The appeal of the home is immediately visible in the unique designs and well-planned dcor encountered upon entering through towering double front doors. Centering the foyer flooring is an inlaid replica of the North Star. The antiqued cream-colored molding that surrounds arched doorways, outlines the foyer ceiling with 12 different layers.
In the great room, the molding is featured on and above the marble fireplace, framing a Donald Ross portrait and then stretching up to the 22-foot ceiling.
The owners discovered this special product and the knotty pine paneling for the study in Drywood, S.C., and had it custom-made for the house. All the flooring in the house is maple with the exception of the Carolina room and the study, which are made of pine. The octagonal-shaped study flanking one side of the front door is J.J.'s domain. It is dominated by a handsome dark wood desk that is complemented by a cream-colored leather sofa and green leather winged back chairs. A colorful octagonal carpet coordinates all the decorating elements.
Opposite the study is the elegant dining room with its generous round table that accommodates 12 guests. The immediate focus is a massive chandelier with six tiers of shimmering crystal prisms. Matching sconces light the marble-topped buffets. A large painting of wine glasses lifted in a toast marks the entryway to the wine cellar.
The gate in a wrought iron railing just beyond the dining room opens to expose a curved stairway that appears to lead down into the dark bowels of the earth. This dramatic impression has been achieved by artist Dawn Privette. The blackened walls and ceiling of the cellar picture the owners' dogs, a believable tunnel, a wine cask and a realistic arrangement of wine bottles and fruit, all created with unusual techniques originated by the artist. The cellar, which houses 2,000 bottles of wine, has its own temperature and humidity controls.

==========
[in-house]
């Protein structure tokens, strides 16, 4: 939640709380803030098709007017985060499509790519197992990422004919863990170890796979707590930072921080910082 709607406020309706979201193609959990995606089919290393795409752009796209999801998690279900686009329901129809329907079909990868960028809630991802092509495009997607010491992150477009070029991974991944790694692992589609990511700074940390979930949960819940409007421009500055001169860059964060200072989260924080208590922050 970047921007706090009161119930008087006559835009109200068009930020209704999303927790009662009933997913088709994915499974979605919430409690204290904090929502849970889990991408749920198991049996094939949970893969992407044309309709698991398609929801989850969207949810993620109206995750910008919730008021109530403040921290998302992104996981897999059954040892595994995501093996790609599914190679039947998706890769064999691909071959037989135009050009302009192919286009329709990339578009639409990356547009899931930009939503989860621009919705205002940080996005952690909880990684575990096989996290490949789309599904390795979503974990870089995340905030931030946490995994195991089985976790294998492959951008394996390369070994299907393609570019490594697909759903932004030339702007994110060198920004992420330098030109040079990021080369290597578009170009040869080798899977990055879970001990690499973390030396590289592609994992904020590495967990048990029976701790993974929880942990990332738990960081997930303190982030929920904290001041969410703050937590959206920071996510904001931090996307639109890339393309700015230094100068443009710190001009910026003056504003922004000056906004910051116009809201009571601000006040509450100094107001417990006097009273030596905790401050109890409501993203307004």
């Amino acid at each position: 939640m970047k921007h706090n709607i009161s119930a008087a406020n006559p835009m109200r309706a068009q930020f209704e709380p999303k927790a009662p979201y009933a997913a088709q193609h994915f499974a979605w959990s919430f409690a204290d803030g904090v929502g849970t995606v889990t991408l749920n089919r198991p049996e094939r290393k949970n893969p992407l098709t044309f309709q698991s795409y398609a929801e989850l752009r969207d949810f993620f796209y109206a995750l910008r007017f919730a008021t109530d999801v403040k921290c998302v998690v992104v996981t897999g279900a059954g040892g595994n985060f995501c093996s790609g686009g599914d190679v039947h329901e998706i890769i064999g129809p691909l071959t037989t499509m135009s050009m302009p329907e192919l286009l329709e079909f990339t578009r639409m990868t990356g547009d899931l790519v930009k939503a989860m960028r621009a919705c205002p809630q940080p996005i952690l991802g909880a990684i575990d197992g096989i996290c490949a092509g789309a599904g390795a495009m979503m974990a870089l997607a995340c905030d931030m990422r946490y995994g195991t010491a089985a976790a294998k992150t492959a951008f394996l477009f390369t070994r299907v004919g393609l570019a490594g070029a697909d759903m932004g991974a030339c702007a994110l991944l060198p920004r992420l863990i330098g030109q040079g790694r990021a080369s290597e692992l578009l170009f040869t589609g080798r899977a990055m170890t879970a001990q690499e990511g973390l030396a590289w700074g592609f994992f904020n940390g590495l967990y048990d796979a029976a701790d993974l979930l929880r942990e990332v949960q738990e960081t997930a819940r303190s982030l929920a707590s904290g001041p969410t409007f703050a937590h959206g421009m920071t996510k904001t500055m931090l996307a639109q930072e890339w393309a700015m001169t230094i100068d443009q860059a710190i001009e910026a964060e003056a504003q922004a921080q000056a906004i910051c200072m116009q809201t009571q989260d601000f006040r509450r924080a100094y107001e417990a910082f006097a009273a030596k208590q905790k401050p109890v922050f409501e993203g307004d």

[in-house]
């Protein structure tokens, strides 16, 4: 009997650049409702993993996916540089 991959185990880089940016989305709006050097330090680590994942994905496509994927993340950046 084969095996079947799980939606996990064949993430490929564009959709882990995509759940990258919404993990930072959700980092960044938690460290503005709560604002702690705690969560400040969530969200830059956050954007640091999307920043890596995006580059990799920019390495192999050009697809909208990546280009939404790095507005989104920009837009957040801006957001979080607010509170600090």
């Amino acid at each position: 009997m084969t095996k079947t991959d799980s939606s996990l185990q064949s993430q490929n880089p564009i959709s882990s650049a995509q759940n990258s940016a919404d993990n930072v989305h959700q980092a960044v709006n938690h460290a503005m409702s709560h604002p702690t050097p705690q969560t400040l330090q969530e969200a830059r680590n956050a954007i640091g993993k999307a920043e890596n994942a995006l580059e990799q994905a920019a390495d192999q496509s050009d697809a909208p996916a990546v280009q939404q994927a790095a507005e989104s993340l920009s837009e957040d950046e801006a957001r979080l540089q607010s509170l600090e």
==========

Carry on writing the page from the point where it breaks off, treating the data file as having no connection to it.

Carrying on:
Returning to the main floor, guests may visit the Carolina room. It boasts comfortable wicker furniture, a colorful fireplace wall of local stone and a handy bar, but the real treat is just outside where an intimate, stone-walled patio houses a seven-person hot tub.
The first floor also reveals a guest suite, a special powder room decorated by Dawn Privette and a master bedroom with Railroad Baron bed and matching chests.
An outstanding feature of the master bath is the almost life-sized garden scene created in stained glass above the Jacuzzi tub by Bill Mitchell, a glass designer. Individual room-sized clothing closets with built-in storage are real winners. All bath flooring and showers are of ceramic tile.
Mounting the stairway, with its maple railing and delicately turned white balusters, one finds the second floor to be an open loft design. The second floor amenities include two guest suites and a sitting area that opens to a covered porch overlooking the golf course. Energetic guests may take advantage of a well-equipped exercise room that also opens to a porch with golf course views.
The tastefully renovated home of retired banker Don Thompson in Southern Pines will be an upcoming feature of the tour as will four additional "must-see" homes. The owners are Ron and Barbara Archbold of National Golf Club; Steve and Nan Moore of Pinehurst; James and Cecelia Obi of Pinewild Country Club; and Joyce White of the Village of Pinehurst.
Tickets and maps will be available the day of the tour for $20 at The Village Chapel Hall.
Tickets may be purchased in advance for $15 from Phoenix Fashions, Seven Lakes; The Faded Rose, Pinehurst; Hallmark Store, Pinecrest Plaza, Southern Pines; and the Office of Cooperative Extension Service, Carthage, or by calling (910) 947-3188.